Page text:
As President Bush hosts his successor and predecessors for lunch today, he is the least popular by far of any of them.
But a poll out today suggests he has cause for hope that Americans will look more kindly on him in years to come.
In the CNN/Opinion Research Corp. survey, former Presidents George H.W. Bush, Jimmy Carter, and Bill Clinton all received higher approval ratings further away from when they were in the White House. The poll found that 69 percent approve of how Clinton handled the presidency, up from 51 percent in March 2002; 64 percent approve of Carter's performance, up from 45 percent in November 1990; and 60 percent approve of Bush's, up from 58 percent in November 1993.
In the same survey, conducted Dec. 19-21 with a margin of error of plus or minus 3 percentage points, Bush's approval rating was 27 percent and Obama's was 82 percent.
Before the lunch, they all gathered for a brief photo opportunity in the Oval Office.
According to the press pool report, President Bush said, "I want to thank the president-elect for joining the ex-presidents for lunch. And one message that I have and I think we all share is that we want you to succeed. Whether we're Democrat or Republican we care deeply about this country. And to the extent we can we look forward to sharing our experiences with you. All of us who have served in this office understand that the office itself transcends the individual and we wish you all the very best and so does the country."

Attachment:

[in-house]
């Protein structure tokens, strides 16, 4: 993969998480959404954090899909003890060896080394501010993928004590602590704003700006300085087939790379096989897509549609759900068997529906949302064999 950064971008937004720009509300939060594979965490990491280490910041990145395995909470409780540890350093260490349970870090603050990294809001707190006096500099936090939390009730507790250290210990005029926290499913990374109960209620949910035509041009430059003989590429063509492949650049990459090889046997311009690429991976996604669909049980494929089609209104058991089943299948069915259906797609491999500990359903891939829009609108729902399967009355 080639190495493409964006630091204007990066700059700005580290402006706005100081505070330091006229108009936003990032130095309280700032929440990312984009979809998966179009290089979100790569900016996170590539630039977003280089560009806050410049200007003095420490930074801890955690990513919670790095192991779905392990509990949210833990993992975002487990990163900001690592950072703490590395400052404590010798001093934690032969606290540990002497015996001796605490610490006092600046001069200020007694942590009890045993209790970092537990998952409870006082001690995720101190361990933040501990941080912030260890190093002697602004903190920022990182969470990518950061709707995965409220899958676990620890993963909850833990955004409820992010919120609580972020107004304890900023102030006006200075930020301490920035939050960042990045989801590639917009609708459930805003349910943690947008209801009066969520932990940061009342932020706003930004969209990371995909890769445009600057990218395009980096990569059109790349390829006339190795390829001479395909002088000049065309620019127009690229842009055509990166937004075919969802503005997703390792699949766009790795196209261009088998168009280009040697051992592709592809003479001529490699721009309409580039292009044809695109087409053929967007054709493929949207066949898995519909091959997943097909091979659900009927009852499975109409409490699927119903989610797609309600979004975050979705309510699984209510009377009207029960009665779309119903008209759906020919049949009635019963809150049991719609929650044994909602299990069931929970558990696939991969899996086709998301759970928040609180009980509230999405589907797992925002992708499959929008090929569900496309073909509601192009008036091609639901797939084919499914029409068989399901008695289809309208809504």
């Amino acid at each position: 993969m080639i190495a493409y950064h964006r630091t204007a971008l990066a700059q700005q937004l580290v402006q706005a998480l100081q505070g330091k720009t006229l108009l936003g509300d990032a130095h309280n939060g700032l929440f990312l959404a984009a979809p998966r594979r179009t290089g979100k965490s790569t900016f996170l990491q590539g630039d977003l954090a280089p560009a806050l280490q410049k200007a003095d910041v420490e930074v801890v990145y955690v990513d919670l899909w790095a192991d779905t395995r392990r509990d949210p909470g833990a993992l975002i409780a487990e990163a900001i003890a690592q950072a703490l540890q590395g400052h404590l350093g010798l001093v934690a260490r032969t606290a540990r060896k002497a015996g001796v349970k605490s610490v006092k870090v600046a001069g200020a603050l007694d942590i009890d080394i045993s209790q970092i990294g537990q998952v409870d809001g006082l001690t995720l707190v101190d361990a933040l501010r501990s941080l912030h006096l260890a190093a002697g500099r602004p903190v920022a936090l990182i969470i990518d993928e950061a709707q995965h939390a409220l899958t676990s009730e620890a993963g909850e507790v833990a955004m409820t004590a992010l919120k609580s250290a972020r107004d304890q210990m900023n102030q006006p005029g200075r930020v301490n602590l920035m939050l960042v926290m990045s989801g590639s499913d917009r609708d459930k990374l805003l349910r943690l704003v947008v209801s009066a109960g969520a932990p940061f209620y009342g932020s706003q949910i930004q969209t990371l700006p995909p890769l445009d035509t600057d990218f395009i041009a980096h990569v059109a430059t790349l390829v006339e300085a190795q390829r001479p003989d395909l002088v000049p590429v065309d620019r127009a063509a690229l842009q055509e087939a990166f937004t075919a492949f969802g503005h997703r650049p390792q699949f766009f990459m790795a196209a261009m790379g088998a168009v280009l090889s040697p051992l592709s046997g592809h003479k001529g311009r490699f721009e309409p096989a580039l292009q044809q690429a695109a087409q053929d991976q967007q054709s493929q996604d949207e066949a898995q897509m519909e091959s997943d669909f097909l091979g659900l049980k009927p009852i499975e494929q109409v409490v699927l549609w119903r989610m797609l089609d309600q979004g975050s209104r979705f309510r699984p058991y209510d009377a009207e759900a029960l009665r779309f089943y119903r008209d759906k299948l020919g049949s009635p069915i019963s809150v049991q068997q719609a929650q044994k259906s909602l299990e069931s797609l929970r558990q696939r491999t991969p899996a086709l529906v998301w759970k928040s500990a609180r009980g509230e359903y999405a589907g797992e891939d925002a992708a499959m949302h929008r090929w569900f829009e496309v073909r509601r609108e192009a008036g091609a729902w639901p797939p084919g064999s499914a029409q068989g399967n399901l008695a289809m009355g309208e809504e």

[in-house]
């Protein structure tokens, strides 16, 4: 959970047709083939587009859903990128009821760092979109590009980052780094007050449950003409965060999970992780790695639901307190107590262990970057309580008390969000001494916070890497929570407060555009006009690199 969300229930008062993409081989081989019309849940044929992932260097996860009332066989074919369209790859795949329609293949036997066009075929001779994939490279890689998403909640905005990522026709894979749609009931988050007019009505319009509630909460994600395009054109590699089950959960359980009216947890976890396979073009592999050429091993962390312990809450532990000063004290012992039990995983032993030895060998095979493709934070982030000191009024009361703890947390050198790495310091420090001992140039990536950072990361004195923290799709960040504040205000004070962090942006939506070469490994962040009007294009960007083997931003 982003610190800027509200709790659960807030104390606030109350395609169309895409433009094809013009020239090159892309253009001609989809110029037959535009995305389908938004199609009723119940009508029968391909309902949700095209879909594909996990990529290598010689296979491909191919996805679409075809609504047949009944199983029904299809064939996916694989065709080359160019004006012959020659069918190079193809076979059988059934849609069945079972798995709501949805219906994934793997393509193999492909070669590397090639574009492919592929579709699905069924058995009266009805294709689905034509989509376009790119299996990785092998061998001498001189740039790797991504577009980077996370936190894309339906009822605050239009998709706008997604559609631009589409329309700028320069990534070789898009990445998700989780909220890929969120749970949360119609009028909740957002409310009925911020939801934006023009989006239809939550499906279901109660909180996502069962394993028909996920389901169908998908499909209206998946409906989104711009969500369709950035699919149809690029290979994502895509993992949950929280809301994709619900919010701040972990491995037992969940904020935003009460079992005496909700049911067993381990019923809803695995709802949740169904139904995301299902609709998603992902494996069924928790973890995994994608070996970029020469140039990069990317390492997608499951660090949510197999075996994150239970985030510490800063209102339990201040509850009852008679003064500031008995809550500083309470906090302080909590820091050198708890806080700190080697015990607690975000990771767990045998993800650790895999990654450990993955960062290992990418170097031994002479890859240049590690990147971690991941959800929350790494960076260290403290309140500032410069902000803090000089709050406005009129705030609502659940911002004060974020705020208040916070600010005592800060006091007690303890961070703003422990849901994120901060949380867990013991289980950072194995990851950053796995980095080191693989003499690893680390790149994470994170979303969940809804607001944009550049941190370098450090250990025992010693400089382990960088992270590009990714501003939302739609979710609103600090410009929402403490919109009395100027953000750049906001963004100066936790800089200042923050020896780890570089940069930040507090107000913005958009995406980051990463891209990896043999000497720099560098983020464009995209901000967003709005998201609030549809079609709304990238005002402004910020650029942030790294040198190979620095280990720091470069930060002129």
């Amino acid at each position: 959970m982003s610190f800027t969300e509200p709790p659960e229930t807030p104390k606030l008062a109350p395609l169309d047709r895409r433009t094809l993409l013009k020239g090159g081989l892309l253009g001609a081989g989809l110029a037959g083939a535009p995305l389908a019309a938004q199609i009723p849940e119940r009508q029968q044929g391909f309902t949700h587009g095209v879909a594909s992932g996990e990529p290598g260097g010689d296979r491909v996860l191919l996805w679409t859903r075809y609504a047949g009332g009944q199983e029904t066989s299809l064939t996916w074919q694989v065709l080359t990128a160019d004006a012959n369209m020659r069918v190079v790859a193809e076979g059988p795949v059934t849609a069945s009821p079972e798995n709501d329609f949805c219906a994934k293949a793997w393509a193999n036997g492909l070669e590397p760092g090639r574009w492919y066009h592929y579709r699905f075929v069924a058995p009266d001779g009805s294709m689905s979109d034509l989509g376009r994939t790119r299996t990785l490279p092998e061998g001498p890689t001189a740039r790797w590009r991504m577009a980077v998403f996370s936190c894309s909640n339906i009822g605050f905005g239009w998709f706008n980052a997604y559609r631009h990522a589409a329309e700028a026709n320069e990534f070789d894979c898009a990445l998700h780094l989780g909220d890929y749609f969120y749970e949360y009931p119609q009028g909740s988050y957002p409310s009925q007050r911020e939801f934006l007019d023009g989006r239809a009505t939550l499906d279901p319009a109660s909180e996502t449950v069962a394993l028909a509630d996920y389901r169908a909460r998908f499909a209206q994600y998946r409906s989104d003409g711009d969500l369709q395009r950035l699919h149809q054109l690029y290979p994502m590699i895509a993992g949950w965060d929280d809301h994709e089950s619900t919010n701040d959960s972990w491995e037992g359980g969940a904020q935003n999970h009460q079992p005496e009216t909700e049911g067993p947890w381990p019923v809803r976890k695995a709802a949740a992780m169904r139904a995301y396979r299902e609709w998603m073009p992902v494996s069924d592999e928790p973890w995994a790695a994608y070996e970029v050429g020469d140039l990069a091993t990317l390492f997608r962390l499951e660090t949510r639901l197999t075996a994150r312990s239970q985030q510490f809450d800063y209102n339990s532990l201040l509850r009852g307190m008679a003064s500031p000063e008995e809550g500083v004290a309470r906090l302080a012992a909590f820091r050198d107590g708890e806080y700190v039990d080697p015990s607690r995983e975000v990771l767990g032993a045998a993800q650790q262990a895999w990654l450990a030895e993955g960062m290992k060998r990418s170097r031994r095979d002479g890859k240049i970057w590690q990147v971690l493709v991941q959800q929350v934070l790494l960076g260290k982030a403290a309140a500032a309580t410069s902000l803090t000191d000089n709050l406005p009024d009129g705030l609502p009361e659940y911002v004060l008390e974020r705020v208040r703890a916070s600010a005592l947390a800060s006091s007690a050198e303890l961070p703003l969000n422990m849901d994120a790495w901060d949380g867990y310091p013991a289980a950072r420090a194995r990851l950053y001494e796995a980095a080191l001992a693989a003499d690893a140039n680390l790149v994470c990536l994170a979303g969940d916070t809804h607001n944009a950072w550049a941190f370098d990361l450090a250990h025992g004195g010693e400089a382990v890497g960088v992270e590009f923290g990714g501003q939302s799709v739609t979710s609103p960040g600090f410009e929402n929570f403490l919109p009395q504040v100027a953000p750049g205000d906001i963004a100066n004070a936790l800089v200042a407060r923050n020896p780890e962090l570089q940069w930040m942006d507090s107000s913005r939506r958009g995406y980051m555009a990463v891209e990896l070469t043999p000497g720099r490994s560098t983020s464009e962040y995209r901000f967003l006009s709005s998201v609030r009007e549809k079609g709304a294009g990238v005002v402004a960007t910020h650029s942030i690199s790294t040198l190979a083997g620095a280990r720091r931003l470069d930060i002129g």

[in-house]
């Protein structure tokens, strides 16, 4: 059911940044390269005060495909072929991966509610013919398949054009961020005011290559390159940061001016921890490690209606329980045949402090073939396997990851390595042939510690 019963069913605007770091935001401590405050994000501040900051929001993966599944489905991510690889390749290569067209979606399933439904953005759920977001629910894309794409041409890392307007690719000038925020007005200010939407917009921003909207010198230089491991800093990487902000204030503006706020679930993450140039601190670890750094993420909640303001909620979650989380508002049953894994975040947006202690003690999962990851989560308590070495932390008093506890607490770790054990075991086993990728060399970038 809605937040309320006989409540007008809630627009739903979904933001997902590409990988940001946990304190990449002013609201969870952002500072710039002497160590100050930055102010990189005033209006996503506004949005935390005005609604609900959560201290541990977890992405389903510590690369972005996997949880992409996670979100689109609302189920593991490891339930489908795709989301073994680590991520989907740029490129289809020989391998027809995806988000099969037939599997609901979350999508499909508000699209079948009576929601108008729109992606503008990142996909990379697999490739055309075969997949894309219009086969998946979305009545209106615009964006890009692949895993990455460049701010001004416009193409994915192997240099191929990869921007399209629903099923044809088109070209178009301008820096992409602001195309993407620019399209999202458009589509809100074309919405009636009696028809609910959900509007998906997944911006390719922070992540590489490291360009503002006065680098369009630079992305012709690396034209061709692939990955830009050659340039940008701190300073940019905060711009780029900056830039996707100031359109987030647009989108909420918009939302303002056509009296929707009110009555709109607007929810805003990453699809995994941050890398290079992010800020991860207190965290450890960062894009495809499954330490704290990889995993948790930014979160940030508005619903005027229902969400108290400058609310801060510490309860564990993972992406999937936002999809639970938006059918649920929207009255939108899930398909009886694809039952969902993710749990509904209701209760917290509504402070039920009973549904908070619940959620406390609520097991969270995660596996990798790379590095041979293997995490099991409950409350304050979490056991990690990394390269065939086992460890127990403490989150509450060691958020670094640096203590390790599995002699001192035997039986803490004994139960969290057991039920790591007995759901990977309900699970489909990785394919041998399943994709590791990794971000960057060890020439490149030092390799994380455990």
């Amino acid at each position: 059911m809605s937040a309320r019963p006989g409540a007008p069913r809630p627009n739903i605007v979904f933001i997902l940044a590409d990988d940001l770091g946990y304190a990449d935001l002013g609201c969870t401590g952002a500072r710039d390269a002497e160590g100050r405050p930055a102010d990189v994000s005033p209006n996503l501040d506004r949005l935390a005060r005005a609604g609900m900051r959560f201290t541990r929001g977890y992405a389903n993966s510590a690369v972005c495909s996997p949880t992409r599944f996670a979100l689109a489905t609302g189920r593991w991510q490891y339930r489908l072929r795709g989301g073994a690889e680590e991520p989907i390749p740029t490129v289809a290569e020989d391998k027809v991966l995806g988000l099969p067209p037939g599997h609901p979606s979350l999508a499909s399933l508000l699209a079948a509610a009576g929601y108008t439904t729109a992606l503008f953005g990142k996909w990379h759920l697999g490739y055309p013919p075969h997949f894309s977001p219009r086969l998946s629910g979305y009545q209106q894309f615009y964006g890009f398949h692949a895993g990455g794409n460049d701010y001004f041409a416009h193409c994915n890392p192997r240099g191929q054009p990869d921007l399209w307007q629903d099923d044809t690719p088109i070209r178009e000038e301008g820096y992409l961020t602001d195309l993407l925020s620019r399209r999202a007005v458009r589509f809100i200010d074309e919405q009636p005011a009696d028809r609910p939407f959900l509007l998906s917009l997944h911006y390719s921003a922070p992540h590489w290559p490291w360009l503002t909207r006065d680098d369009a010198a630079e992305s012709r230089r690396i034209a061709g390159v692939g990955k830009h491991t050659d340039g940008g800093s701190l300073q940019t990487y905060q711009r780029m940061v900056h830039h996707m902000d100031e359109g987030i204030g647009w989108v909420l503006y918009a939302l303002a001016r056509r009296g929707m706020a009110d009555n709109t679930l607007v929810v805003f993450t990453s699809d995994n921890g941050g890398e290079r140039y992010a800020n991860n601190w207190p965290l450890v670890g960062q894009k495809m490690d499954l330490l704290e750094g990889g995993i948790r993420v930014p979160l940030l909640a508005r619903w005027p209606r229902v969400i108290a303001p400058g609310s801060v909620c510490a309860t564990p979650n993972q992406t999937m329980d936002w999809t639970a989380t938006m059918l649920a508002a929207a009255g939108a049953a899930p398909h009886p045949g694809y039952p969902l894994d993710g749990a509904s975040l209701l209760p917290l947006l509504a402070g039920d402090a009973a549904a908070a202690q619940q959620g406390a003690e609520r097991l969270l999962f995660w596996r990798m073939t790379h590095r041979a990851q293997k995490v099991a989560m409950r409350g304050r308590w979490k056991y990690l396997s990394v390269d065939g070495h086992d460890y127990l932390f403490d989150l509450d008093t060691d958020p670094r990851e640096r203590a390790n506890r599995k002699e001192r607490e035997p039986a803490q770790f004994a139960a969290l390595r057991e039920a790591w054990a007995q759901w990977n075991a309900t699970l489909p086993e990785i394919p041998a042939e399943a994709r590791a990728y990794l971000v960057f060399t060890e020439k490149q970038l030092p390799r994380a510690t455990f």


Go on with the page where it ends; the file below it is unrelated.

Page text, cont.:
Obama responded, "I just want to thank the president for hosting us. This is an extraordinary gathering. All the gentlemen here understand both the pressures and possibilities of this office, and for me to have the opportunity to get advice, good counsel and fellowship with these individuals is extraordinary and I'm very grateful to all of them. But again thank you, Mr. President, for hosting.
After the lunch, Obama spokesman Robert Gibbs issued this statement:
"They had a very constructive conversation. The President-elect was grateful for their counsel and the spirit of bipartisanship they showed in wishing his Administration success in meeting the challenges we all share as Americans. The President and the former Presidents had helpful advice on managing the office as well as thoughts on the critical issues facing the country right now. The President-elect is anxious to stay in touch with all of them in the coming years."
About Political Intelligence
Glen Johnson is Politics Editor at boston.com and lead blogger for "Political Intelligence." He moved to Massachusetts in the fourth grade, and has covered local, state, and national politics for over 25 years. E-mail him at firstname.lastname@example.org. Follow him on Twitter @globeglen.